The Bear Cave

August 27, 2009 7:59 AM

Top Game #5: Bruins Complete Season Series with Overtime Win

The difference that one year makes can be mind-boggling at times. The 2007-08 version of the Boston Bruins had a successful season for the most part, posting a 41-22-11 mark against 23 of their 24 opponents. Unfortunately, that final opponent was the one that caused the most trouble, as the Montreal Canadiens only allowed Boston one point during their eight-game season series, before eliminating the Bruins from the Stanley Cup Playoffs in round one.

The 2008-09 season series began with yet another Montreal victory, as the Canadiens were able to squeak out a shootout win during Boston's first road trip of the regular season. However, that would be the Habs' last laugh of the year, as the Bruins completely turned the tables around with five straight regular season wins and four playoff wins for a perfect 9-0 run against their biggest rivals.

As the calendar turned to April, it was becoming very apparent that the Boston Bruins would be entering the playoffs as the top seed in the Eastern Conference. In fact, they clinched that spot on April 4th with a 1-0 win over the New York Rangers that was featured as the sixth game on our countdown. At that point, the Montreal Canadiens had a few different options, ranging as high as seventh or as low as tenth. Because of the historic rivalry, it was pretty clear that the two cities would be in favor of another postseason series if Montreal could finish in eighth place.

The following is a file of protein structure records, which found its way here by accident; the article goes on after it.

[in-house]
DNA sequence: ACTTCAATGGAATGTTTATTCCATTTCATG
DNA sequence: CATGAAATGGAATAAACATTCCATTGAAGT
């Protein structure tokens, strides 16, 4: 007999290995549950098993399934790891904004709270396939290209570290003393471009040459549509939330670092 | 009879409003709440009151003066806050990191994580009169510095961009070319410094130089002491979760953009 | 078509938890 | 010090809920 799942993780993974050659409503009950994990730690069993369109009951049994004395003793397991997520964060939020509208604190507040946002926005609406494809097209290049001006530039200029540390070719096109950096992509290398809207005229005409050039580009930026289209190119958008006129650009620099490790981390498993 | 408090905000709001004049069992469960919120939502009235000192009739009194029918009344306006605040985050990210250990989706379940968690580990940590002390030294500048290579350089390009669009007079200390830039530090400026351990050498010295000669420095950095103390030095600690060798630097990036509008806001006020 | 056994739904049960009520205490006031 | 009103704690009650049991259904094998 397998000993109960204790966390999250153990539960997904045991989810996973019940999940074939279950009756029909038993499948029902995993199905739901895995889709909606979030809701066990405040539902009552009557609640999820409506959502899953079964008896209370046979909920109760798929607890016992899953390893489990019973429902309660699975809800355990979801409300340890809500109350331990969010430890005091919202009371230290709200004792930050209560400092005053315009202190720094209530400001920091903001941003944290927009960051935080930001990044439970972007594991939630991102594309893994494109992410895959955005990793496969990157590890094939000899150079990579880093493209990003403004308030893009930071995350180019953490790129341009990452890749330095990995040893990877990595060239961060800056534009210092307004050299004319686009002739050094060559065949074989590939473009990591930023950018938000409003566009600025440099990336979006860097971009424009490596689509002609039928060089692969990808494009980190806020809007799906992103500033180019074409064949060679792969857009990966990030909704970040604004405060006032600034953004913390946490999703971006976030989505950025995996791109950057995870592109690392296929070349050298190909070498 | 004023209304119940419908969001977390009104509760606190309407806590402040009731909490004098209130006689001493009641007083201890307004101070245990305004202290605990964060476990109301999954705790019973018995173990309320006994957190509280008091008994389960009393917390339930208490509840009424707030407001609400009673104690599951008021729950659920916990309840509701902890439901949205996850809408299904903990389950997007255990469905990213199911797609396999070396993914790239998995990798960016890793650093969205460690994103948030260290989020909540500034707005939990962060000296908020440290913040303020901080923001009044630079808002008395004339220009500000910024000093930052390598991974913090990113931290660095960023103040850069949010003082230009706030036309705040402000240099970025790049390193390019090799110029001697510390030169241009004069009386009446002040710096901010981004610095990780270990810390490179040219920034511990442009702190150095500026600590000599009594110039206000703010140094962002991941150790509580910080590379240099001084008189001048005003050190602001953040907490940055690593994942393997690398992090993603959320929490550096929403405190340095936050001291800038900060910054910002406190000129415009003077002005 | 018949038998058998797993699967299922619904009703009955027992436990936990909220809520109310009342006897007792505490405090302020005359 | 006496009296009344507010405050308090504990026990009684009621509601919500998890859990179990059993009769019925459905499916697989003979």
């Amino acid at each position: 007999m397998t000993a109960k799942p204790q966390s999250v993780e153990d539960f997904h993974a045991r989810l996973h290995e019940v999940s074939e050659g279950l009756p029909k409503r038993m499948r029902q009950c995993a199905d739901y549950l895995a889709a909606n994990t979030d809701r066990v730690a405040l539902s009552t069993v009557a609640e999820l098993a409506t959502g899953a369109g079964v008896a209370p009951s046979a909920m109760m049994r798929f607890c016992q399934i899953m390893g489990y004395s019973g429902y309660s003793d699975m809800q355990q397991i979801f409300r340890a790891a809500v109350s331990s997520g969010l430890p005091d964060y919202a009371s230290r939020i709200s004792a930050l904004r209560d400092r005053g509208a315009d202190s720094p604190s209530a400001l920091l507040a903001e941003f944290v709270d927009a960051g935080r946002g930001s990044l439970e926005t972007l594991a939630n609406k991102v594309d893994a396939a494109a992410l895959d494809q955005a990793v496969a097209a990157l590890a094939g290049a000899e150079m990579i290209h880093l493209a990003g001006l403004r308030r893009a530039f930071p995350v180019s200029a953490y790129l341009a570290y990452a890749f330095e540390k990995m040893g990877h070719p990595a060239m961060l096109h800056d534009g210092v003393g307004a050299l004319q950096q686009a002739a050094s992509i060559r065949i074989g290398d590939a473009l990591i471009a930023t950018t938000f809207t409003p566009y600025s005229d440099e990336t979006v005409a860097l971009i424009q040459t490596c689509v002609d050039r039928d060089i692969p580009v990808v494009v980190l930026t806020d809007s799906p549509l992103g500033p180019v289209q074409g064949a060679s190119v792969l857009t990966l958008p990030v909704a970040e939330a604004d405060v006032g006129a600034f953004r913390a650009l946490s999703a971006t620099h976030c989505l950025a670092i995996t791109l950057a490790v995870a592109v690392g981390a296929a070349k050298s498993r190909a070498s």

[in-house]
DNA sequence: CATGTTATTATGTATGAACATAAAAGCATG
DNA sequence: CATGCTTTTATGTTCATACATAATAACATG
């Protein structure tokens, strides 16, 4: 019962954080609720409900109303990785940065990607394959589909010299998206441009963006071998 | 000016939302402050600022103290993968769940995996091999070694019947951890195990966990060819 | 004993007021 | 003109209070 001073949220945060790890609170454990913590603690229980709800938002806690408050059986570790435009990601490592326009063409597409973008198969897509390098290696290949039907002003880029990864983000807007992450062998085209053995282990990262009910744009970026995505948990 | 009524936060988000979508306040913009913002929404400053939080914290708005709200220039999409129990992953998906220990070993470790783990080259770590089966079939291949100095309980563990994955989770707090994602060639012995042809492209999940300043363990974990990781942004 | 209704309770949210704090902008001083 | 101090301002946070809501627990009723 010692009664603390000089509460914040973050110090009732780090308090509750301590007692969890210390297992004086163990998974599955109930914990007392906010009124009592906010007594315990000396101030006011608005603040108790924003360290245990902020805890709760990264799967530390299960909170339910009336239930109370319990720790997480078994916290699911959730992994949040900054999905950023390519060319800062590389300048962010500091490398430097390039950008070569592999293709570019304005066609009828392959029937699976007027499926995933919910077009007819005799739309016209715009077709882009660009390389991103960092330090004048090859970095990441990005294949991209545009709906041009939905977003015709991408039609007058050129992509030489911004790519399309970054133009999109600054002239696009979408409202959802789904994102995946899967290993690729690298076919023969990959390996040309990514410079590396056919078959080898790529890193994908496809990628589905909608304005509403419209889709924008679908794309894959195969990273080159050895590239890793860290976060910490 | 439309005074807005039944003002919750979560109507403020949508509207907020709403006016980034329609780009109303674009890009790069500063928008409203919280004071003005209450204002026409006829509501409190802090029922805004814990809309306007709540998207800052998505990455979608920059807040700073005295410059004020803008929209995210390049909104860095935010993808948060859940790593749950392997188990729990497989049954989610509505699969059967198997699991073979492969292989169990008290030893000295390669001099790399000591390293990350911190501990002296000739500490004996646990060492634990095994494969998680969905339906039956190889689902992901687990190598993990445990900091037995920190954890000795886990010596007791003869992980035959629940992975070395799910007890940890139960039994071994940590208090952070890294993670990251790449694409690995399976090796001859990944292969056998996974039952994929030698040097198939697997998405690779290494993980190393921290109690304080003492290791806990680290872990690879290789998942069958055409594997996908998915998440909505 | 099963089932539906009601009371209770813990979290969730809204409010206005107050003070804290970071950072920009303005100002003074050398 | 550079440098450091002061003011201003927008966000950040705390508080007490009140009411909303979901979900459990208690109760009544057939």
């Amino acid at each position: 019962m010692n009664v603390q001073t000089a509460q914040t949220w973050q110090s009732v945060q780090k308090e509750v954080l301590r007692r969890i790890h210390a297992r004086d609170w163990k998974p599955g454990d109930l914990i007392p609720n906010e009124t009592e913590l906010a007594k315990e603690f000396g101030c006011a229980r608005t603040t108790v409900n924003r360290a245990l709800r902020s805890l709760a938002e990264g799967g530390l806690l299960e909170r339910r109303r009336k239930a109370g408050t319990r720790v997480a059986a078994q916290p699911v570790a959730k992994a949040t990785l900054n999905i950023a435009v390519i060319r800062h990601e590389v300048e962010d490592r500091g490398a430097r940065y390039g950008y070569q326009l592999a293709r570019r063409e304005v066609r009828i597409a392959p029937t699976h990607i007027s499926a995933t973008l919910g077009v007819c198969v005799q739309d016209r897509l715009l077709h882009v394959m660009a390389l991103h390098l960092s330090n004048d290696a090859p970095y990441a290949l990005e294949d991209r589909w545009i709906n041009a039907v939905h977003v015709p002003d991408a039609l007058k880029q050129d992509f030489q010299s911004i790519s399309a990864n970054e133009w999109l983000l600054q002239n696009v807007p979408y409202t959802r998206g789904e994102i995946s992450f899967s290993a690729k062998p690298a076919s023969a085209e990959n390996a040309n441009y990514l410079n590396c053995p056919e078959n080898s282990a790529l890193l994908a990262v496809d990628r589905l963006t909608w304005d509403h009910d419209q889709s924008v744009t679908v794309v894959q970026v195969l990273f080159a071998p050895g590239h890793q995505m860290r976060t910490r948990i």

Although the Bruins had known where they were going to finish in the conference, that potential playoff series gave them all of the motivation that they needed for the sixth and final head-to-head meeting with the Canadiens. For Boston, this was a game that allowed for one final message to be sent before postseason play. For the fifth game on our countdown, we head to the TD Banknorth Garden for the April 9th tilt between the Black and Gold and the Bleu, Blanc, et Rouge.